According to Jim Pynn, Superintendent of Newtown Creek’s 52-acre water waste treatment plant, the plant’s star architectural feature is eight futuristic, stainless steel–clad “digester eggs.” Tours of the facility began less than a year ago. Our tour started early in the morning in the new Visitor Center. Once inside, it was hard to hear over the noisy water cascade walkway – a playful, meandering path mimicking a water slide – designed by Brooklyn local Vito Acconci. A sculpture of discarded plastic water bottles hung over the walkway, highlighting the virtues of New York City tap water over bottled water.

 

Elsewhere in the lobby, signage and models opportunistically taught visitors about water usage and processing – in short, all you’d want to know about your water. By the time we reached the top of the stairs, we’d learned about the history of New York City’s aqueduct system. The two main aqueducts, built in 1842 and 1929, are still in use; water from the Catskills is fed into the city mostly by gravity. A third aqueduct, in construction, is prosaically titled Water Tunnel No. 3. It is the largest construction project in New York’s history. While I give kudos to the city and to Pynn’s entrepreneurial spirit in bringing visibility to a vastly misunderstood yet vital topic, it was disappointing to note that one of the faucets in the women’s bathroom didn’t turn off and was dripping water. A group of over 100 people convened on the second floor to be alternately entertained and informed by Pynn’s hour-long narration of the incredibly technical process of taking waste water — what we flush down our drains and toilets every day in addition to what is carried by the city’s sewers, all 310 million gallons of it — and making it into a relatively benign liquid that is emptied into the Hudson. First, the large debris is gleaned and set aside for dumping into a landfill. Next, smaller particles are strained, squished, cooked, and drained into what they call “sludge,” which is sold as fertilizer. Cooking oil is apparently so common that they have developed a special way of siphoning it off. Pynn pleaded with visitors to relegate cooking oil to the garbage, for solid-waste disposal. The digester eggs mimic the function and temperature of a human stomach, as black, bubbly ooze is fermented by bacteria to create the sludge for further processing. This process stabilizes the sludge by converting most of the organic material into water, carbon dioxide, and methane gas (the gas is then used to power the plant). Visitors got to peer down into the digesters through portholes and see the black stuff percolate.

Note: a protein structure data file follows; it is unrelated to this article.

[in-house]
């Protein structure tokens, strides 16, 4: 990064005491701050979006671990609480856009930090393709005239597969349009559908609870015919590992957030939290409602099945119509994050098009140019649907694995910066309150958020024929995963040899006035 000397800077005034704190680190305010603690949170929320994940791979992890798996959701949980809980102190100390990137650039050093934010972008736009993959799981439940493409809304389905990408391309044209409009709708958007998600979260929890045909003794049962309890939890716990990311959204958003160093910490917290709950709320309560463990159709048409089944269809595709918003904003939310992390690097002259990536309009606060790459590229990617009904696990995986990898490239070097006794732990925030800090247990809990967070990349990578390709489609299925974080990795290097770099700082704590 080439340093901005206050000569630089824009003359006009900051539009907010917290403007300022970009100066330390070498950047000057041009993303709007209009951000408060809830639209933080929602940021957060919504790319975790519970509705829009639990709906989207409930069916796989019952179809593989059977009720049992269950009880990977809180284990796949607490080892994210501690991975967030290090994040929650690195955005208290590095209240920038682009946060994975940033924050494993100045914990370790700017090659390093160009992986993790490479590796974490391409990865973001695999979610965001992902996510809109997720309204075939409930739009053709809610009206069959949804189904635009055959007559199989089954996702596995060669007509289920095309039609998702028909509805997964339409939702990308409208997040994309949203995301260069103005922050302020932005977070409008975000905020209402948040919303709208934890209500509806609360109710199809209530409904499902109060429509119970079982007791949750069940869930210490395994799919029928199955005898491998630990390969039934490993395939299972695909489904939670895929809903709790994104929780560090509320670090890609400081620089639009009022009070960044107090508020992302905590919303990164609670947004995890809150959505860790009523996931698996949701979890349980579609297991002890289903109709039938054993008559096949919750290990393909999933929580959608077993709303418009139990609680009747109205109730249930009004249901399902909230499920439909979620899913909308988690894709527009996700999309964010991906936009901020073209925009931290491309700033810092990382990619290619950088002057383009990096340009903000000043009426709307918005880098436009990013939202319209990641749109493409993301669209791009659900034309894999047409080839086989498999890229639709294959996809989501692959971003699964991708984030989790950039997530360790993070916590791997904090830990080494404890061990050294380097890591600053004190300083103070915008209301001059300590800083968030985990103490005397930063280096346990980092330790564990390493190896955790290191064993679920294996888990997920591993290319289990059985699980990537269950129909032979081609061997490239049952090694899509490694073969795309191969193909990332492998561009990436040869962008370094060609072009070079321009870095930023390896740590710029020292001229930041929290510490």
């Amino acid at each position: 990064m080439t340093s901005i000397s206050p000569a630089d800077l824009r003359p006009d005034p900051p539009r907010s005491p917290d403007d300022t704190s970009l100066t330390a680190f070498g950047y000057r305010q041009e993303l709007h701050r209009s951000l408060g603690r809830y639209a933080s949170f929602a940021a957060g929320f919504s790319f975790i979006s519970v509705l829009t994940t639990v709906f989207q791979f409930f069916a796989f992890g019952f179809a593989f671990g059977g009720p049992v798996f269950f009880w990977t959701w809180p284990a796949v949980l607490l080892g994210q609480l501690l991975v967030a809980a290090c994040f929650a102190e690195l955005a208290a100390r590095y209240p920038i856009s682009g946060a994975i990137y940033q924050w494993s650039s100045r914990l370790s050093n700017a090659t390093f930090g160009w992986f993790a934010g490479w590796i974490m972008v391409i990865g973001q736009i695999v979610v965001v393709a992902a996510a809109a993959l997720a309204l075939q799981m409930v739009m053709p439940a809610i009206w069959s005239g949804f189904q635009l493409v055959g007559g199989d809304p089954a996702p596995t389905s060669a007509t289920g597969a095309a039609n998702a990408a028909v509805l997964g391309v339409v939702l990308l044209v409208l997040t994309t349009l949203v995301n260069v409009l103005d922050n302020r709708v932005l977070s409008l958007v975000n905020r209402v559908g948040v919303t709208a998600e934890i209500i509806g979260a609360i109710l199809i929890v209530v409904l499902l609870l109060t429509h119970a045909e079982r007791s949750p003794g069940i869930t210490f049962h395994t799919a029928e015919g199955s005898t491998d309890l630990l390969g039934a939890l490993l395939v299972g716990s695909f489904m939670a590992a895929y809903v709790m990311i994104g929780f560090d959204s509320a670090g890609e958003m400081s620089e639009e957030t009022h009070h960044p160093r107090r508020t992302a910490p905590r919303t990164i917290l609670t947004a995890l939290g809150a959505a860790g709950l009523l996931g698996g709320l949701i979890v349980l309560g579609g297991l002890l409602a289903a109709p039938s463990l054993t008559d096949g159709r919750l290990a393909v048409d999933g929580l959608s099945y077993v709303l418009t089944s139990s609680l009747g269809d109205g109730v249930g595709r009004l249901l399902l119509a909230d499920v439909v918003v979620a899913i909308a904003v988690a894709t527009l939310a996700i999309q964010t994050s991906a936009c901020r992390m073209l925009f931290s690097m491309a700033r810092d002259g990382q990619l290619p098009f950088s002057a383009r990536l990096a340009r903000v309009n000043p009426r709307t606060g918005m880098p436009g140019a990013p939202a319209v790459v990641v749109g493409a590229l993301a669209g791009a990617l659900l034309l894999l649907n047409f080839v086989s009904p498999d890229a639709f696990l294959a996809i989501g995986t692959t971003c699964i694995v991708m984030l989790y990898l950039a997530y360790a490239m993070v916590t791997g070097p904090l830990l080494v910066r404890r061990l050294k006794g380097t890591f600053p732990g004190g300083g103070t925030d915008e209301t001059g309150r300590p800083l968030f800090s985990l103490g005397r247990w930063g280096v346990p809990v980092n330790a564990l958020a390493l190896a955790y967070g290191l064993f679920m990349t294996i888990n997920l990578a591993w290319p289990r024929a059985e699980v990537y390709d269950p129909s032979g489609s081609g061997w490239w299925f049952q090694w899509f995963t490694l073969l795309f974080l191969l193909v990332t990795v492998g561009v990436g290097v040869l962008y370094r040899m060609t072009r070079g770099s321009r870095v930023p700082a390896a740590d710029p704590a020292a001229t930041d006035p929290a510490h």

Bacteria aside, the view from atop the towers was fantastic.

In the end, I felt relieved to learn that my sludge is in such good hands. Pynn has been managing this plant, one of fourteen in NYC alone, for thirty years.

I know that NYC tap water is so clean it is exempt from some of the most stringent filtering requirements. We enjoy nearly 2,000 square miles of pristine watershed in the Catskills and Croton. These lands are even available to the public for exploration and recreation. New Yorkers have reason to be proud of their tap water, and hopefully that will translate into a sense of responsibility to sustain the lands that provide us with so much. What is on the horizon? Pay attention to hydrofracking. The scoop: The Visitor Center at Newtown Creek (not the Newtown Wastewater Treatment Plant) is located at 329 Greenpoint Avenue, Greenpoint, Brooklyn, NY, 11222 (at the intersection of Greenpoint Avenue and Humboldt Street), and is open to the public from 12–4 p.m. on Fridays only. Tours occur once a month, and reservations are required. Check the Visitor Center calendar for the next scheduled tour. Due to the popularity of these tours and the limited space, they highly recommend reserving a spot in advance. School groups need to fill out an Education Outreach Request Form before requesting a tour of the digester eggs.

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